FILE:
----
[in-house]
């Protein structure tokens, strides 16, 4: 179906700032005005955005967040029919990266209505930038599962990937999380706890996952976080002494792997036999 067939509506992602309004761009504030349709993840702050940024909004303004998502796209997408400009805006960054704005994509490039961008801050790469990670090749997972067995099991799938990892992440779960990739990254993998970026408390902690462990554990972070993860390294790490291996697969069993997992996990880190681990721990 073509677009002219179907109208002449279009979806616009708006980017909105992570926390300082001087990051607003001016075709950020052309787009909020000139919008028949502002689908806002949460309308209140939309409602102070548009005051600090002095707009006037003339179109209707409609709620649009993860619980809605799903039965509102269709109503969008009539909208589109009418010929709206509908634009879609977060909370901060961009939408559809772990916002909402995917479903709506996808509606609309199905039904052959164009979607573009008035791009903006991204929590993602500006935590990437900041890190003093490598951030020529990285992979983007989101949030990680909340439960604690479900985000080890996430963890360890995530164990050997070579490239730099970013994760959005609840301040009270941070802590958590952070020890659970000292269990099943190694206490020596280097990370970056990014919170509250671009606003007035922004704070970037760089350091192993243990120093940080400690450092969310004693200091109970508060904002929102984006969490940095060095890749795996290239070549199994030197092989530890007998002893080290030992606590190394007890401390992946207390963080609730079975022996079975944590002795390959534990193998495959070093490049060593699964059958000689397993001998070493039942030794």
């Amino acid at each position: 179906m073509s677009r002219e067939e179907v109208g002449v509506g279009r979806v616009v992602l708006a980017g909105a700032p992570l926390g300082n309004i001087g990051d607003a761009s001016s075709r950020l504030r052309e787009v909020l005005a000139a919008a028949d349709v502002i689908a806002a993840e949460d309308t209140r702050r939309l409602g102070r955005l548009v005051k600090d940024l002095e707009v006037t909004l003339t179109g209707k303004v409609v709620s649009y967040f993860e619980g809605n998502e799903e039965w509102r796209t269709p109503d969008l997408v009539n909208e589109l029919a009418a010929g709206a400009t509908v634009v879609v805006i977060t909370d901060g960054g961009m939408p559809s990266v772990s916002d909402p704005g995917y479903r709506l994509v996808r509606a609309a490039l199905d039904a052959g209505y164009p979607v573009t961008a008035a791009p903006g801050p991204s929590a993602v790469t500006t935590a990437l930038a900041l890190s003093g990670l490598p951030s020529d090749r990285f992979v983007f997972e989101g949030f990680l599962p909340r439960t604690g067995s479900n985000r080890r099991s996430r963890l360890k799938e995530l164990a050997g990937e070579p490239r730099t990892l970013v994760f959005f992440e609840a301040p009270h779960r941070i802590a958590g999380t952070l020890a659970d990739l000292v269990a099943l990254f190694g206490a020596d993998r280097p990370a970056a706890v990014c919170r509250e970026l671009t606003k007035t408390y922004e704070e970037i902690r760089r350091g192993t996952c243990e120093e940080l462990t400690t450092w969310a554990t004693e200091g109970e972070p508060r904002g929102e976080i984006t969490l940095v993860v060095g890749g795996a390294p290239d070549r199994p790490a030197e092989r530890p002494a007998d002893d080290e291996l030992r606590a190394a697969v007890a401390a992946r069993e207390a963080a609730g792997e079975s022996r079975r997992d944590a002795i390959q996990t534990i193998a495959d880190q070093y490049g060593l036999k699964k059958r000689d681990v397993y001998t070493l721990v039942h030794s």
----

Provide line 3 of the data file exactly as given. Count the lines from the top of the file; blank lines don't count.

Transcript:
């Amino acid at each position: 179906m073509s677009r002219e067939e179907v109208g002449v509506g279009r979806v616009v992602l708006a980017g909105a700032p992570l926390g300082n309004i001087g990051d607003a761009s001016s075709r950020l504030r052309e787009v909020l005005a000139a919008a028949d349709v502002i689908a806002a993840e949460d309308t209140r702050r939309l409602g102070r955005l548009v005051k600090d940024l002095e707009v006037t909004l003339t179109g209707k303004v409609v709620s649009y967040f993860e619980g809605n998502e799903e039965w509102r796209t269709p109503d969008l997408v009539n909208e589109l029919a009418a010929g709206a400009t509908v634009v879609v805006i977060t909370d901060g960054g961009m939408p559809s990266v772990s916002d909402p704005g995917y479903r709506l994509v996808r509606a609309a490039l199905d039904a052959g209505y164009p979607v573009t961008a008035a791009p903006g801050p991204s929590a993602v790469t500006t935590a990437l930038a900041l890190s003093g990670l490598p951030s020529d090749r990285f992979v983007f997972e989101g949030f990680l599962p909340r439960t604690g067995s479900n985000r080890r099991s996430r963890l360890k799938e995530l164990a050997g990937e070579p490239r730099t990892l970013v994760f959005f992440e609840a301040p009270h779960r941070i802590a958590g999380t952070l020890a659970d990739l000292v269990a099943l990254f190694g206490a020596d993998r280097p990370a970056a706890v990014c919170r509250e970026l671009t606003k007035t408390y922004e704070e970037i902690r760089r350091g192993t996952c243990e120093e940080l462990t400690t450092w969310a554990t004693e200091g109970e972070p508060r904002g929102e976080i984006t969490l940095v993860v060095g890749g795996a390294p290239d070549r199994p790490a030197e092989r530890p002494a007998d002893d080290e291996l030992r606590a190394a697969v007890a401390a992946r069993e207390a963080a609730g792997e079975s022996r079975r997992d944590a002795i390959q996990t534990i193998a495959d880190q070093y490049g060593l036999k699964k059958r000689d681990v397993y001998t070493l721990v039942h030794s």